Prepare to be invaded by noise. Get ready for the last remaining haven of peace to be broken.
At the moment, there is one area of business life which is free of mobile phone chatter. There is one place where we are spared the endless bulletins on the minutiae of other lives: only when we fly do we escape the mobile phone.
This week, though, the Federal Communications Commission is to consider how to ease the ban on cell phones in aircraft.
It's expected to look at two measures: increasing competition to bring down the price of using the phones currently on the back of aircraft seats, and starting to look for technical solutions so ordinary mobile phones can function at high altitudes.
Currently, phones can't be used on planes for two reasons: one, airlines say they could interfere with navigation systems. Two, at cruising altitudes they can't connect with the network of masts on the ground (though at low altitude, they can, as some of the passengers on hi-jacked United Airlines flight 93 did on 11 September 2001).
Some technological solutions to this second problem have already been examined with some success.
American Airlines has experimented with a device called a "picocell", a miniature receiver installed on an aircraft.
Passengers use their existing phones, with the signal picked up on this picocell and then relayed to a satellite and then to the ground.
And it seemed to work.
Back in July, American Airlines, along with the computer company Qualcomm, installed the device and used it on a two hour flight over Texas with passengers using their own phones to speak and text.
Combining phones and flying is no longer as tricky as it used to be
The system would offer great advantages: it would be designed not to clash with other aircraft systems like navigation, and it could be used over the sea since it is via satellite and not dependent on ground reception.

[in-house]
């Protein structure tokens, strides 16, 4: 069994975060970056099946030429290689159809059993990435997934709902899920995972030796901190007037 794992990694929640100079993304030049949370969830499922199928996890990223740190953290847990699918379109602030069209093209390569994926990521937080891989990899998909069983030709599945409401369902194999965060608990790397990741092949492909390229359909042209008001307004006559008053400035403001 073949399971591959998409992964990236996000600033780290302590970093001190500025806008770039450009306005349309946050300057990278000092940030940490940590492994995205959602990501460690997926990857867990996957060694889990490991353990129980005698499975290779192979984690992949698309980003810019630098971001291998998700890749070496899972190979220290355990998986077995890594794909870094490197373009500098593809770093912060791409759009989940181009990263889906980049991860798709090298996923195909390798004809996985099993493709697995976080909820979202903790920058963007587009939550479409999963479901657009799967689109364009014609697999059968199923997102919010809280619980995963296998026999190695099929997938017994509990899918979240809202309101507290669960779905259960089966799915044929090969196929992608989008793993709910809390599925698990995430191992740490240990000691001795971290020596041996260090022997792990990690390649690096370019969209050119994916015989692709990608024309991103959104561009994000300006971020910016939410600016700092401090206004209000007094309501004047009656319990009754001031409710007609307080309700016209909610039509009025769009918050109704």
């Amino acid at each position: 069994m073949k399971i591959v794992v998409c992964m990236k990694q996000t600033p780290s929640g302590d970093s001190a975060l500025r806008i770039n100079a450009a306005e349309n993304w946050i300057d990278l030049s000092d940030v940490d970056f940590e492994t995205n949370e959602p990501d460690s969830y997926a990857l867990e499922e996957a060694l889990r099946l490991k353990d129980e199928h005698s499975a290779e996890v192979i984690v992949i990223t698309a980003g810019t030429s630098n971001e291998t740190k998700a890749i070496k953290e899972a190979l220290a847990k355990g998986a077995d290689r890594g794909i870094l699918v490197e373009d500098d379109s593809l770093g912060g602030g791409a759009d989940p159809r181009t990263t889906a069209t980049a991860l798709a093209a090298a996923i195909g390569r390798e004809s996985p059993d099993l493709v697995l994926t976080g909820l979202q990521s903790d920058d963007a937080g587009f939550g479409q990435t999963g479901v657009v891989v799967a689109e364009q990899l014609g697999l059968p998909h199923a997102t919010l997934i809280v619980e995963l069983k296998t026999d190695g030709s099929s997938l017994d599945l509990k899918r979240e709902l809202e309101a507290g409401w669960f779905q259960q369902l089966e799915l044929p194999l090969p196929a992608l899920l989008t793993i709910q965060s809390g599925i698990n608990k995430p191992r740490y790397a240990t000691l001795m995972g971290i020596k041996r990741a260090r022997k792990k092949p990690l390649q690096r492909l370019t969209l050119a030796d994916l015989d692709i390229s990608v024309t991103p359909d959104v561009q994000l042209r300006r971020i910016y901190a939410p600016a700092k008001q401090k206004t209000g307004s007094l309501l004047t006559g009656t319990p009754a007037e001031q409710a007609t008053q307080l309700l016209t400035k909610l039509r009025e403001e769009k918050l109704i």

It has also got a commercial advantage for the airlines. By routing all calls through one of their machines on a plane they will be able to track and so charge for the calls.
There are devices already available but they haven't really caught on. The phones on the back of seats are expensive and barely used. Passengers understandably have a problem with using phones at a cost they cannot calculate easily.
Some long-distance flights operated by Lufthansa and JAL even have internet access which in theory could be adapted to take voice information (aka speech).
But the change has not been made and probably won't be until costs come down.
So the Federal Communications Commission is likely to start looking at ways for an alternative system to be developed.
There will no doubt be much public discussion and any change is likely to take some years.
Which is good news for those of us who don't like the cell-phone invasion.
A planeload of businessmen chattering away at 35,000 feet is not an attractive thought.
Developing the technology may be the easy bit. It will be much harder to devise rules to reconcile the desires of those who want to chat with those who want to meditate in silence.